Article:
Work" program for the Philadelphia tri-state region that puts

your idle phone in the hands of senior citizens and people with disabilities

who can use the phones for emergencies. Each phone collected is reprogrammed

to dial 911. People who donate are receiving tax-deductible receipts.

For information on drop-off stations, call 215-880-0462 (http://www.bam.com)

Top Of Page
Corporate Angels: Brain Injury Info

The law office of Stark & Stark at 993 Lenox Drive,

a firm that specializes in personal injury law, has donated its copy

of the Brain Injury Resource Center to the Brain Injury Unit of the

St. Lawrence Rehabilitation Center in Lawrenceville (http://www.stark-stark.com)

The Resource Center is an interactive computer program that defines

technical terms and contains personal stories from the injured and

was used to satisfy inquiries from families and friends of people

with brain injuries. Call 609-919-9292 for information.

Top Of Page
Other Angels

The Charlotte W. Newcombe Foundation of Park Place has awarded

La Salle University $29,000 in scholarship money for "mature,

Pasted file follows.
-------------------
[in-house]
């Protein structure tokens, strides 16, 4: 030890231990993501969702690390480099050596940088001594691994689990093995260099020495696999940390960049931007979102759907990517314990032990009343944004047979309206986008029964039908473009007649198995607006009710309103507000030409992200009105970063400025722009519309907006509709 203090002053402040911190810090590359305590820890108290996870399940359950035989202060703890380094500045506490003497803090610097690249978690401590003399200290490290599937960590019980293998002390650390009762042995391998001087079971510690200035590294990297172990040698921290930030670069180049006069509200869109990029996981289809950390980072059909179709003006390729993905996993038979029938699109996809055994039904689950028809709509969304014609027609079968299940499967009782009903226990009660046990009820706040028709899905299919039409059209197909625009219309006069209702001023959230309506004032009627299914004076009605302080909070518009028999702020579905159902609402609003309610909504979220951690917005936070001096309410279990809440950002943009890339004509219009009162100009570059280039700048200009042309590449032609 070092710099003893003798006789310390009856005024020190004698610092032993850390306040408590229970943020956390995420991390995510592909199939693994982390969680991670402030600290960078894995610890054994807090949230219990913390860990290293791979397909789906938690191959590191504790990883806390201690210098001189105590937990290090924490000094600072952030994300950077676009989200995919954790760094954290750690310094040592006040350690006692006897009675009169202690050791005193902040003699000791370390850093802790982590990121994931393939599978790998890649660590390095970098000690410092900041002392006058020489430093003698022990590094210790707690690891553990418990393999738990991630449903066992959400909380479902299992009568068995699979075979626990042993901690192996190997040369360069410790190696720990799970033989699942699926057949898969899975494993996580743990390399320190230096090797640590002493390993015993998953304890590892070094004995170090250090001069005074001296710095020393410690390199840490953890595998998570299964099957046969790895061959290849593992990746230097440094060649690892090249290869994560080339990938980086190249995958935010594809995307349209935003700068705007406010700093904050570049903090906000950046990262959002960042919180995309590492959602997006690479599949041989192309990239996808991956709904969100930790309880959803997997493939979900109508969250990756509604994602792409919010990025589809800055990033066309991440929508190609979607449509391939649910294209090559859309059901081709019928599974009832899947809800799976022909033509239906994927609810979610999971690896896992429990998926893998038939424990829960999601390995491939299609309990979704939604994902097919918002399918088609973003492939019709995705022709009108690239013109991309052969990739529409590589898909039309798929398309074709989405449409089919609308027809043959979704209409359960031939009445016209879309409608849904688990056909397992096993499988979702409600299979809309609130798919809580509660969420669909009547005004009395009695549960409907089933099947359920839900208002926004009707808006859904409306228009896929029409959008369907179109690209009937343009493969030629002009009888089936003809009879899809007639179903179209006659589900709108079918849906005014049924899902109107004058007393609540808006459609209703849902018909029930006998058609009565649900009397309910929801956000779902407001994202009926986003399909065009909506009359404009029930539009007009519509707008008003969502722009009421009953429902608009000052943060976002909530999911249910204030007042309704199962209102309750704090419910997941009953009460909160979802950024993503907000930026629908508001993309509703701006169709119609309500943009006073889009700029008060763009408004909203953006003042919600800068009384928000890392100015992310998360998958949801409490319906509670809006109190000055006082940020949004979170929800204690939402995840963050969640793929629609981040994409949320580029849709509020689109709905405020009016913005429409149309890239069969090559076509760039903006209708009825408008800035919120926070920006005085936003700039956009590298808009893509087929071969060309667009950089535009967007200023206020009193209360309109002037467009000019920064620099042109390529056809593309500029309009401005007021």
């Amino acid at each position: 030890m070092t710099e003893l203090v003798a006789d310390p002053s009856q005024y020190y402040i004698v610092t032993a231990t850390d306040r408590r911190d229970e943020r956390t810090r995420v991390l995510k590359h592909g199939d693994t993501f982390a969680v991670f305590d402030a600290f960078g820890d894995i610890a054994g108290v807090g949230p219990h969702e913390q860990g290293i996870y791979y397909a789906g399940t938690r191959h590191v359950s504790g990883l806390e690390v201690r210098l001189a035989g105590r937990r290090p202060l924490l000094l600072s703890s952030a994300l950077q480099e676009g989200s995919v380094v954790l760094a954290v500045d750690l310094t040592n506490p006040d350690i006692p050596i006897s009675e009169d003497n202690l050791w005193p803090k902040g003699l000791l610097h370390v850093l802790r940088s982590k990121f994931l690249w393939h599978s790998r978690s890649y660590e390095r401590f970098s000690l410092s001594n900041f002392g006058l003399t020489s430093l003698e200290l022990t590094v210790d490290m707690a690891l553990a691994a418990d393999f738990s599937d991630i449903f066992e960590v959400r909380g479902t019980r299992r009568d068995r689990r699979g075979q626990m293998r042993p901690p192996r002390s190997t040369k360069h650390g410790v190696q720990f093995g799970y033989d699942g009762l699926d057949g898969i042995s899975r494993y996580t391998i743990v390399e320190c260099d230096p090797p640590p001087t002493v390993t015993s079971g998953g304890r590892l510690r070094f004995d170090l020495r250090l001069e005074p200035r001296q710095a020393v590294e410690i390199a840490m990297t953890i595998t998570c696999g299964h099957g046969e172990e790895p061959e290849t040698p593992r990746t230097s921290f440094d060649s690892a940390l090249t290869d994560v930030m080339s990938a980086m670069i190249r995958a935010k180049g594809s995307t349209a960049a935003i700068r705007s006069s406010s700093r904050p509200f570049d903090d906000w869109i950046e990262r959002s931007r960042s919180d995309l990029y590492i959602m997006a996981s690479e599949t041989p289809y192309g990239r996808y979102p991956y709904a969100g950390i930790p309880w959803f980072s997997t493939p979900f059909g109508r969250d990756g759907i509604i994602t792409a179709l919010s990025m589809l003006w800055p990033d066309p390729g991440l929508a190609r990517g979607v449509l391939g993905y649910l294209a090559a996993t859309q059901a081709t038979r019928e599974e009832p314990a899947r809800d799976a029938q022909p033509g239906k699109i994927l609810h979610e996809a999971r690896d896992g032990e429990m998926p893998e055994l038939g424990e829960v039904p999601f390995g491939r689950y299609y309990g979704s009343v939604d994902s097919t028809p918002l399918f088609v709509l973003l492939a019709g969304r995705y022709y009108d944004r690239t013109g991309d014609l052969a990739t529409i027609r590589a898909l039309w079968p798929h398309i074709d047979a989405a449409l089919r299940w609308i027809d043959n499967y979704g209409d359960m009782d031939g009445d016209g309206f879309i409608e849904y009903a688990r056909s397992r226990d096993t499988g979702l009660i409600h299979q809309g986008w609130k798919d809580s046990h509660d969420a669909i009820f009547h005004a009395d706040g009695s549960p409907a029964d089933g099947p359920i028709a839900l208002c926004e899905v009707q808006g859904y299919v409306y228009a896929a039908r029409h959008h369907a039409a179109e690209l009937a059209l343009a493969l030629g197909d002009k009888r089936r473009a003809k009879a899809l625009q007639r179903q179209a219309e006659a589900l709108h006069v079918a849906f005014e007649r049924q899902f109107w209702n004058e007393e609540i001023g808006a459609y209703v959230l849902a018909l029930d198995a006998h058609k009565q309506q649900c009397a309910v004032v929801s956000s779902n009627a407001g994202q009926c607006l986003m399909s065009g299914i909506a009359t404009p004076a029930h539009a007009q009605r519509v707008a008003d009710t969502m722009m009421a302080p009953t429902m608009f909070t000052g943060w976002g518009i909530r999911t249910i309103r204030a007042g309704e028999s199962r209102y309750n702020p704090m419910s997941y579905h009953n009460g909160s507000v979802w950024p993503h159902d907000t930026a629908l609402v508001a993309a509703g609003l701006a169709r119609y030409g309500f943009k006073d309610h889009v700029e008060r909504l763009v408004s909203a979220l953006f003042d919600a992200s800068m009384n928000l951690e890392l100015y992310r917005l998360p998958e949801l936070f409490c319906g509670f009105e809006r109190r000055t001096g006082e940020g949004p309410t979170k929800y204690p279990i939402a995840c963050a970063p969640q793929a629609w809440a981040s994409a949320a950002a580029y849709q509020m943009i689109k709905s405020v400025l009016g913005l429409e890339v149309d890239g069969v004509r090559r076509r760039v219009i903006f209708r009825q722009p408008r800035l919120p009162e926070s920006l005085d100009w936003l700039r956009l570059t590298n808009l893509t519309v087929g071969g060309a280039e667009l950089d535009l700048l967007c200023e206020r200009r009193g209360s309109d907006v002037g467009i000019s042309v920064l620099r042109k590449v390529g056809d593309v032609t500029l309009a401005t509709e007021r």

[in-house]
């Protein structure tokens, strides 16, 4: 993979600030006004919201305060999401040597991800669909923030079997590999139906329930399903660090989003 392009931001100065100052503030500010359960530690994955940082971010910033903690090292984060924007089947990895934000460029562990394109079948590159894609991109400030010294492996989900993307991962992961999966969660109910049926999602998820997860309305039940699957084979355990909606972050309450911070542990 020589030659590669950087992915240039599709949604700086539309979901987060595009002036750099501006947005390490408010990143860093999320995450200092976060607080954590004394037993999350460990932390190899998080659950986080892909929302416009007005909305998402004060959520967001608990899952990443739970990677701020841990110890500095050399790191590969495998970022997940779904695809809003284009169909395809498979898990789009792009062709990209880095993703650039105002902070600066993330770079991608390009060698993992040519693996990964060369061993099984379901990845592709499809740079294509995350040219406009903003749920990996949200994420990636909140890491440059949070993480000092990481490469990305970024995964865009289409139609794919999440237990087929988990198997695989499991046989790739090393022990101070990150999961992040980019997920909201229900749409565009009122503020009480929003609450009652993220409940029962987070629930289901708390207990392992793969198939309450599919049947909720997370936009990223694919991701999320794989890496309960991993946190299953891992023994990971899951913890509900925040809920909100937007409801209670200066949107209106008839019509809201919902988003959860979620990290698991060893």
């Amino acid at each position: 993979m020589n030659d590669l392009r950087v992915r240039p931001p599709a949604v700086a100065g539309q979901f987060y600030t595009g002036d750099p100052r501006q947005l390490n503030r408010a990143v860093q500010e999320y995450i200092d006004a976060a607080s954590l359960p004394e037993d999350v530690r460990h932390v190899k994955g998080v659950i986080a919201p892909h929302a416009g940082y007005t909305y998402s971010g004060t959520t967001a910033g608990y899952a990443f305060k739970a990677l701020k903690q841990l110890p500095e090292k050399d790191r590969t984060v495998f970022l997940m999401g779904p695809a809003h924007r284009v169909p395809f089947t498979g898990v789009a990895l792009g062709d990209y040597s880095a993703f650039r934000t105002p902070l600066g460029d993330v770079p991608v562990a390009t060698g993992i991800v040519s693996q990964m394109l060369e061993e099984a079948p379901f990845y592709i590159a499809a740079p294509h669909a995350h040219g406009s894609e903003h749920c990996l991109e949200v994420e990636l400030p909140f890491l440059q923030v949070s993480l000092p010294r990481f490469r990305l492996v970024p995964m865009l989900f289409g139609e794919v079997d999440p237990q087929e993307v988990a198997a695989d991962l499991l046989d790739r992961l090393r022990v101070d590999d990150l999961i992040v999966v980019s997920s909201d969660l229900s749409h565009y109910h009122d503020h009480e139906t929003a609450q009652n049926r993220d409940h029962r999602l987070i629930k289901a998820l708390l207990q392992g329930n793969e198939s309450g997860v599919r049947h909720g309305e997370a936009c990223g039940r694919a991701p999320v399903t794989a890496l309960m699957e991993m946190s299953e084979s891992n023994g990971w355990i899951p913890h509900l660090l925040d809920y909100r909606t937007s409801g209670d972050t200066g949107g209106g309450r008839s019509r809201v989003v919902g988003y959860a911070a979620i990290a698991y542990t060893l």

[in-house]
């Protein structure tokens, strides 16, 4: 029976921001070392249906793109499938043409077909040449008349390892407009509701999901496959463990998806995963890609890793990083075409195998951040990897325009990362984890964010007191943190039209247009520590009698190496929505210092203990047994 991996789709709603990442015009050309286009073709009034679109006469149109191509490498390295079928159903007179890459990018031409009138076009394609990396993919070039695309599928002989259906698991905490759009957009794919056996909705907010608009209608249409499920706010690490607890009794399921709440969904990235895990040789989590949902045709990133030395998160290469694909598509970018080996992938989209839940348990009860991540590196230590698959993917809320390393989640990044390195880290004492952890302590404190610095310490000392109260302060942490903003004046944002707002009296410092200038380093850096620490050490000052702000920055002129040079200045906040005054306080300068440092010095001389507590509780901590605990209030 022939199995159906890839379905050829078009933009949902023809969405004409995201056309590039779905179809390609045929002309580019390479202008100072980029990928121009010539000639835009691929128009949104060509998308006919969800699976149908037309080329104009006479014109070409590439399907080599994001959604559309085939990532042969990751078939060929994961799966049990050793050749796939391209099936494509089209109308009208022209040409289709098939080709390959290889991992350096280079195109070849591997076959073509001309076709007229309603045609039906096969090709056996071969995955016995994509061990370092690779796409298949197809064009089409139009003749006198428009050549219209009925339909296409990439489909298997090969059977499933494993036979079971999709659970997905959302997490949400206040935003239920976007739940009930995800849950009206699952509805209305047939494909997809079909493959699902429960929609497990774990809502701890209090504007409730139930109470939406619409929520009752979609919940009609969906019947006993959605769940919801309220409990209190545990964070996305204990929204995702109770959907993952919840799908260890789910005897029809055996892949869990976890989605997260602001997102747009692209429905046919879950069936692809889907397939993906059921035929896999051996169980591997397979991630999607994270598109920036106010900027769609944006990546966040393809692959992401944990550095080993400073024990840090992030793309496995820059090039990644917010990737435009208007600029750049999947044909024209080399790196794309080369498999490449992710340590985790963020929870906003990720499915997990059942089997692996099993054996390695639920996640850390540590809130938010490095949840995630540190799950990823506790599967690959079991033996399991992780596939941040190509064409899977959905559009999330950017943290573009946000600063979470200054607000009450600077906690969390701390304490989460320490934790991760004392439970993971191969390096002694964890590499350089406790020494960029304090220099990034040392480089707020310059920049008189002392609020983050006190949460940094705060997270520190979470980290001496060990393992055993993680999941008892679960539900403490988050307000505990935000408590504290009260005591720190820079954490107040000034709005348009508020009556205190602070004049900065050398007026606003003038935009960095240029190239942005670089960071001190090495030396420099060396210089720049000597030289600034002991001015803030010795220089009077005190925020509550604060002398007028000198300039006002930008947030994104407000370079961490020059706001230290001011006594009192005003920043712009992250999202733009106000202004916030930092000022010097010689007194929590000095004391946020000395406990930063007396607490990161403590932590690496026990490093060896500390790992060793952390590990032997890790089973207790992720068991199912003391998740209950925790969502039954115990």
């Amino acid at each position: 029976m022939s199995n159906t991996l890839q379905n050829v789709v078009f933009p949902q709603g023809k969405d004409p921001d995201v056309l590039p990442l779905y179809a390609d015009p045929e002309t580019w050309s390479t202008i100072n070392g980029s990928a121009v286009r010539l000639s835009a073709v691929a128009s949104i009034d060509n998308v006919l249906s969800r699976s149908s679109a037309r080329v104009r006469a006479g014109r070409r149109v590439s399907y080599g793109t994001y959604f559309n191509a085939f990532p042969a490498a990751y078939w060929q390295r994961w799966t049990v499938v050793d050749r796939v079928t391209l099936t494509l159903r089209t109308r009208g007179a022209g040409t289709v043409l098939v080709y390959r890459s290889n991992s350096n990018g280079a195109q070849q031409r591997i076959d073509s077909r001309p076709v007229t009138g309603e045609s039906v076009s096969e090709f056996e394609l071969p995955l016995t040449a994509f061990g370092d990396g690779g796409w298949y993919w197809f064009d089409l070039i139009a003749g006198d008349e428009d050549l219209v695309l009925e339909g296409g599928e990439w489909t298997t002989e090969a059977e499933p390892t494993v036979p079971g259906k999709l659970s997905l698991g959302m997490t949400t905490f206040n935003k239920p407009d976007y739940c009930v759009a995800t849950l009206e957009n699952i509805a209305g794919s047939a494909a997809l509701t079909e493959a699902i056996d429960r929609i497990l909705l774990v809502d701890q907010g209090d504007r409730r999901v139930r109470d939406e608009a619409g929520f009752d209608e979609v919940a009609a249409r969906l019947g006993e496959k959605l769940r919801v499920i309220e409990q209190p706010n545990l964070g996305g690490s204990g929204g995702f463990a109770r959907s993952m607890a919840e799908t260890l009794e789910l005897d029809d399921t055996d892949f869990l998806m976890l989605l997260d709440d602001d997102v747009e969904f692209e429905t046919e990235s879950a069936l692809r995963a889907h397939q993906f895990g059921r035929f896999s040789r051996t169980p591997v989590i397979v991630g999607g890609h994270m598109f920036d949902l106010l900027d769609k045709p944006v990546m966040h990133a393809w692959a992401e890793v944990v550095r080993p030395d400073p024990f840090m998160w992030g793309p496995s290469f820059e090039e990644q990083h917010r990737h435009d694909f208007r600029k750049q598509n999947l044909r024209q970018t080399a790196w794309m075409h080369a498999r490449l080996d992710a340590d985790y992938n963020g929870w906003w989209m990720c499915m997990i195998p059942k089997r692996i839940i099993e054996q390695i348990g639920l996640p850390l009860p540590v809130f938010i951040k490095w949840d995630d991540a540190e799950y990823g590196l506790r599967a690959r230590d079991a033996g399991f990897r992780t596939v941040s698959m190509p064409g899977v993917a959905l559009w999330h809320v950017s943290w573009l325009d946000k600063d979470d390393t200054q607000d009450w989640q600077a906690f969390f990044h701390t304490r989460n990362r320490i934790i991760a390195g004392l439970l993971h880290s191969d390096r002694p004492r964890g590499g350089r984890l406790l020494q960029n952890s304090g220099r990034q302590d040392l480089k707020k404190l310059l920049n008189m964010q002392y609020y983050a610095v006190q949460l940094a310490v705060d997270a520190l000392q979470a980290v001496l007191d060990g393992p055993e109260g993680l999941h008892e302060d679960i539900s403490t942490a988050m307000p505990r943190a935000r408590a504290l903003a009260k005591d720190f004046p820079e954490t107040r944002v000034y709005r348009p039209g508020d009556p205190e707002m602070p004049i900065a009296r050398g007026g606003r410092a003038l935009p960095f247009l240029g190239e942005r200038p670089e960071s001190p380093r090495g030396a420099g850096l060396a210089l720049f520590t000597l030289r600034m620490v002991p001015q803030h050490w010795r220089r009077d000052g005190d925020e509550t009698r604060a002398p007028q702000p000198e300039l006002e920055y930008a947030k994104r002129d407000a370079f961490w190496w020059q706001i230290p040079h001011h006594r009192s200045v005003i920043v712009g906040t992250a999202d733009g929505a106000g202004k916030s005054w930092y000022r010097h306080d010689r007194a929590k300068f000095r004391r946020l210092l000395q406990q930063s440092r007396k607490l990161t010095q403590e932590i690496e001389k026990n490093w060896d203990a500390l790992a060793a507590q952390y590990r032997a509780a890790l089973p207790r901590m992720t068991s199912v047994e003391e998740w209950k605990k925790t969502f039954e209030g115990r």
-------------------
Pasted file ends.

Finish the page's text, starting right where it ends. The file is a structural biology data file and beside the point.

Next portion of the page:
second career, women students" for the 1999-2000 academic year.

The Foundation has awarded scholarship aid totaling $654,000 to 26

colleges and universities for mature, second career women, and $327,000

in scholarships for physically disabled students at nine colleges

and universities.

The New Jersey Department of Labor provided a $739,000 grant

to continue the Rutgers/Industrial Union Council Occupational Safety

and Health Education Project, a four-year-old program aimed at preventing

occupational illness and injuries.

U.S. Trust Company of New Jersey contributed $1,000 to the Association

for Advancement of Mental Health to support its campaign for local

supported housing, a collaboration with Catholic Charities.

Top Of Page
Donations Please

Victims of May’s deadly tornadoes in Oklahoma City have

received some relief from the efforts of Jobsite magazine, a

Lambertville-based trade publication for the construction industry,

which recently teamed up with advertisers to raise funds to house,

feed, and clothe victims. Donations are still being accepted at: Tornado

Victim Relief, Dept. 999, Oklahoma City, OK 73196.